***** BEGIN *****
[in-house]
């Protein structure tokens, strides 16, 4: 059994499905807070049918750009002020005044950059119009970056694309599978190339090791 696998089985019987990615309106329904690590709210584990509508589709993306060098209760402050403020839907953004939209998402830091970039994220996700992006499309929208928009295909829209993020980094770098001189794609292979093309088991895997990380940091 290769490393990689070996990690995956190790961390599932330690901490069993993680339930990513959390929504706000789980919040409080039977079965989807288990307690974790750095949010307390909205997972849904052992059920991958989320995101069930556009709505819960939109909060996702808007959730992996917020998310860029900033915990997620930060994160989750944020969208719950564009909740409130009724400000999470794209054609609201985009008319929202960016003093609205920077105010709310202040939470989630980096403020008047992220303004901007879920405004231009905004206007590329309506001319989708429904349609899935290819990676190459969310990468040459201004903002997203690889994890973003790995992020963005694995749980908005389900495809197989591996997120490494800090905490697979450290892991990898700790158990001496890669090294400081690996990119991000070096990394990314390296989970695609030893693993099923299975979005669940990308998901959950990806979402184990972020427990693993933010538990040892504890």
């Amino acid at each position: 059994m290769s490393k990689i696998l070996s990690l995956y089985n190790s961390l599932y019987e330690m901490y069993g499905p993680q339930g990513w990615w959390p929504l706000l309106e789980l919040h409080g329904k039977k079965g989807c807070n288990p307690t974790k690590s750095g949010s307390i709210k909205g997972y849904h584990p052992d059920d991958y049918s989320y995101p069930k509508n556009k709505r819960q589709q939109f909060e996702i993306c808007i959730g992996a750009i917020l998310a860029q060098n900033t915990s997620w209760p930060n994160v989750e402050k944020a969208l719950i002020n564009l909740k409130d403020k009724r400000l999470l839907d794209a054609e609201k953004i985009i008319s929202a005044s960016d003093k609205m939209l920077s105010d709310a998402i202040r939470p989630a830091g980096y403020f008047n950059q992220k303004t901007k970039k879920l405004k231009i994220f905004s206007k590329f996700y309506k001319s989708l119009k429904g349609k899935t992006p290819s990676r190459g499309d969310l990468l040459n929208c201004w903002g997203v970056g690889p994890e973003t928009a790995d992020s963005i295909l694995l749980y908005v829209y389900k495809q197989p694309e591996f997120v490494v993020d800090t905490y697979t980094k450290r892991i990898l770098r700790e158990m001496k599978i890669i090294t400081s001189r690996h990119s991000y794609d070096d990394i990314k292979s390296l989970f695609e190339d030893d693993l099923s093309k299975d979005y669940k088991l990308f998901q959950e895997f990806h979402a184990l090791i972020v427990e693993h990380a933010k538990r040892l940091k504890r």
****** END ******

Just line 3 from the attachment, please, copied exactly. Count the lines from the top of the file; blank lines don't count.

């Amino acid at each position: 059994m290769s490393k990689i696998l070996s990690l995956y089985n190790s961390l599932y019987e330690m901490y069993g499905p993680q339930g990513w990615w959390p929504l706000l309106e789980l919040h409080g329904k039977k079965g989807c807070n288990p307690t974790k690590s750095g949010s307390i709210k909205g997972y849904h584990p052992d059920d991958y049918s989320y995101p069930k509508n556009k709505r819960q589709q939109f909060e996702i993306c808007i959730g992996a750009i917020l998310a860029q060098n900033t915990s997620w209760p930060n994160v989750e402050k944020a969208l719950i002020n564009l909740k409130d403020k009724r400000l999470l839907d794209a054609e609201k953004i985009i008319s929202a005044s960016d003093k609205m939209l920077s105010d709310a998402i202040r939470p989630a830091g980096y403020f008047n950059q992220k303004t901007k970039k879920l405004k231009i994220f905004s206007k590329f996700y309506k001319s989708l119009k429904g349609k899935t992006p290819s990676r190459g499309d969310l990468l040459n929208c201004w903002g997203v970056g690889p994890e973003t928009a790995d992020s963005i295909l694995l749980y908005v829209y389900k495809q197989p694309e591996f997120v490494v993020d800090t905490y697979t980094k450290r892991i990898l770098r700790e158990m001496k599978i890669i090294t400081s001189r690996h990119s991000y794609d070096d990394i990314k292979s390296l989970f695609e190339d030893d693993l099923s093309k299975d979005y669940k088991l990308f998901q959950e895997f990806h979402a184990l090791i972020v427990e693993h990380a933010k538990r040892l940091k504890r």